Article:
Founded: April 4, 1873 in London, making it the oldest national kennel club in the world. (AKC was founded in 1884.)
Background: Dog shows, which had started to be held in the mid-1800s, were initially organized as private, for-profit events and were largely unregulated. It was soon decided that a controlling body was necessary to handle and coordinate show regulations, classification, registrations, a stud book, etc. The first volume of the Kennel Club Stud Book contained records of shows from 1859 through 1873.
Shows: The Kennel Club licenses canine organizations, which undertake to hold shows according to Kennel Club rules. There are different types of shows; the largest and most important are the championship shows (all-breed, Group or breed club shows), where Challenge Certificates (three of which won under three different judges are required for a Champion title) may be awarded.
Only approximately 25 “general” all-breed championship shows are held each year, with entries at most varying from around 5,000 to over 20,000 dogs for the Kennel Club’s own show, Crufts. Only Belfast in Northern Ireland is considerably smaller with around 2,500 dogs entered. The newest championship show, Boston, offers CCs for only 21 breeds and had about 4,400 dogs entered at last year’s show.
Most of the single-Group shows achieve entries of 2,200-2,300 dogs. (This is very different from the US, where AKC annually licenses around 1,500 all-breed shows with championship points and an average entry of less than 1,000 dogs at each.)
The number of CCs allocated for each breed varies: popular breeds with high entry figures may compete for CCs at more shows than rare breeds. In other words, a breed whose entries drop may lose one or more sets of CCs, and when breed entries increase additional CCs may be made available.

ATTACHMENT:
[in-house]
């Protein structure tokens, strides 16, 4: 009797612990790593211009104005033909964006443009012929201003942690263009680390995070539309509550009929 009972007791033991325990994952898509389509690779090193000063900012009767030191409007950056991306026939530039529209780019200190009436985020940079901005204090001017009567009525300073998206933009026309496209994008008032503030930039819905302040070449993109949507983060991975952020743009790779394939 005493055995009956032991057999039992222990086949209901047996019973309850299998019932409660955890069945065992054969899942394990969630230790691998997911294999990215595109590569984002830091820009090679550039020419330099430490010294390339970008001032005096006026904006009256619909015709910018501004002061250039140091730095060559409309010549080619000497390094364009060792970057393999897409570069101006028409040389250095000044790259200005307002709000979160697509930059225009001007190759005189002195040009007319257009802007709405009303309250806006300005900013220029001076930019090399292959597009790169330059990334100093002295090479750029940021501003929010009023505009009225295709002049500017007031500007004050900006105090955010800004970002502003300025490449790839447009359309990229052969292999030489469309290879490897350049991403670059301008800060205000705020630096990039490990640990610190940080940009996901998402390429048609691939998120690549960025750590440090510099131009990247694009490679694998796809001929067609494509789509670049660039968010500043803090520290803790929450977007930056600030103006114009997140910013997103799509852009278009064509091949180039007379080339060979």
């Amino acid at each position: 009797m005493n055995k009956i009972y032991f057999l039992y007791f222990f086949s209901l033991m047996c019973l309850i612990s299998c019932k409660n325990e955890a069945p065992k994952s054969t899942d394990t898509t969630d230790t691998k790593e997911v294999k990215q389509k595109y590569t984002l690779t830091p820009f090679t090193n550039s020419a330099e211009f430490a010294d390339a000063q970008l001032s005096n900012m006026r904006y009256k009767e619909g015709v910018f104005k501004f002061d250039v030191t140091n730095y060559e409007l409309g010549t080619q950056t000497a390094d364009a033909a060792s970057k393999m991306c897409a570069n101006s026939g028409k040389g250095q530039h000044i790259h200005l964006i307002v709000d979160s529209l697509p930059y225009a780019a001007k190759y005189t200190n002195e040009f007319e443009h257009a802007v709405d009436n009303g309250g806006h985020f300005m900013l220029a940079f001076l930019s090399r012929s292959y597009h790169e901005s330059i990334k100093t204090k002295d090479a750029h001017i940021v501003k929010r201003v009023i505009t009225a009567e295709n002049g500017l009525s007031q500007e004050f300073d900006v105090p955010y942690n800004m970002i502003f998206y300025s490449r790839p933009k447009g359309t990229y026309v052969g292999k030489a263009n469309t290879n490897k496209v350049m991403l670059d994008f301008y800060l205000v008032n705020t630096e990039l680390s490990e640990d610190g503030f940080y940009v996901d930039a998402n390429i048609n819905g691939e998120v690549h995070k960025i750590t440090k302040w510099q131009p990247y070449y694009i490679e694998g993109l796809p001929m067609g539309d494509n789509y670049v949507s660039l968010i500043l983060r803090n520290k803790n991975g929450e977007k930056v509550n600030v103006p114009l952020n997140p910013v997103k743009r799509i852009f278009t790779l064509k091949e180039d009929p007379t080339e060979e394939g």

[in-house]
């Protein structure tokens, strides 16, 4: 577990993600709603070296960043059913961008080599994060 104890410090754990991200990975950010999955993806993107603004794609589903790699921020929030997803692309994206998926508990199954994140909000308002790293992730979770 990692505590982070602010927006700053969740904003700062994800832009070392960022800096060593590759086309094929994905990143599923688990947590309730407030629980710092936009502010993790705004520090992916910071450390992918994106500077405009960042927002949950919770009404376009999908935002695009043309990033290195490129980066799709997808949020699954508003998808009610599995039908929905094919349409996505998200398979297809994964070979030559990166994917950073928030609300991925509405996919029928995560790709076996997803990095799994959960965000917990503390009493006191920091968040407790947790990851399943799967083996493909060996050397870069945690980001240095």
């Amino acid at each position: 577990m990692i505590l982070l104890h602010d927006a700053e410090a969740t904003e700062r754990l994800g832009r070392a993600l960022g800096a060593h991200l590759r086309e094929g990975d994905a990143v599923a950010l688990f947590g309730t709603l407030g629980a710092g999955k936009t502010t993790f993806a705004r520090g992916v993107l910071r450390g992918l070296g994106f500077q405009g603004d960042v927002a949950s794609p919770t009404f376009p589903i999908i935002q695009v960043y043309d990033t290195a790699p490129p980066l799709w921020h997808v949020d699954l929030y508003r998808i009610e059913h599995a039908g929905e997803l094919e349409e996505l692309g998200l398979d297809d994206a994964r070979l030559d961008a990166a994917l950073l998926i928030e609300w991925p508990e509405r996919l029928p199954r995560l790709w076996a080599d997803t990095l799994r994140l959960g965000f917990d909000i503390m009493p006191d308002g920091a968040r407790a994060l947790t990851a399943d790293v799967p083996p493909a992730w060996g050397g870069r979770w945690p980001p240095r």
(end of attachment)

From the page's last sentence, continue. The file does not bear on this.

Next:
The most obvious difference for a visitor used to AKC shows is that British shows do not offer a champion class. Champions continue to compete for the CCs with non-champions, making the UK champion title far more difficult to achieve than most others.
Another major difference is that dogs with cropped ears and docked tails are ineligible for competition under Kennel Club rules. Dogs with cropped ears have been banned by the Kennel Club from entry at shows since 1898.
Tail docking was banned legally in the UK in 2007, at which time cropping also actually became illegal. Until then cropping had not been banned formally by statute, only by the Kennel Club. Breeds such as Doberman Pinschers and Boxers, which were shown uncropped in the UK in the past, are now also shown undocked.
The entry fee at championship shows is approximately £25 ($35), which includes the provision of a bench for each dog. The provision of benching is compulsory at the large shows. Judges are expected to write critiques of the first two placements in each class; the critiques are published in the weekly dog press, Dog World and Our Dogs.
There are also approximately 1,500 open shows (without CCs) with entries from 100 to 2,000 dogs; 250 limited shows and 900 companion shows annually.
Registrations: The number of Kennel Club registrations in 2010 was 257,062. This is almost half of AKC’s total, although the human population of the UK is only about 20 percent of that in the US. This ratio is much higher than in the past, when the KC used to register only about 20 percent of the AKC’s total. Last year’s figures are not available yet; they will probably be down a bit in 2011.
The registration fee is £13 ($20) per puppy. All puppies registered are named. There is a further fee of £15 ($23) if or when the puppy is transferred to its new owner. You can also register your kennel name for £50 ($75, plus £20 per year in maintenance fee). Qualified breeders can join the Kennel Club Assured Breeder Scheme for £15 (plus £10 annual renewal).
Most popular breeds according to the latest available data are, in descending order, Labrador Retriever, English Cocker Spaniel, English Springer Spaniel, German Shepherd Dog, Staffordshire Bull Terrier, Border Terrier, Cavalier King Charles Spaniel, Golden Retriever, West Highland White Terrier, Pug and Boxer.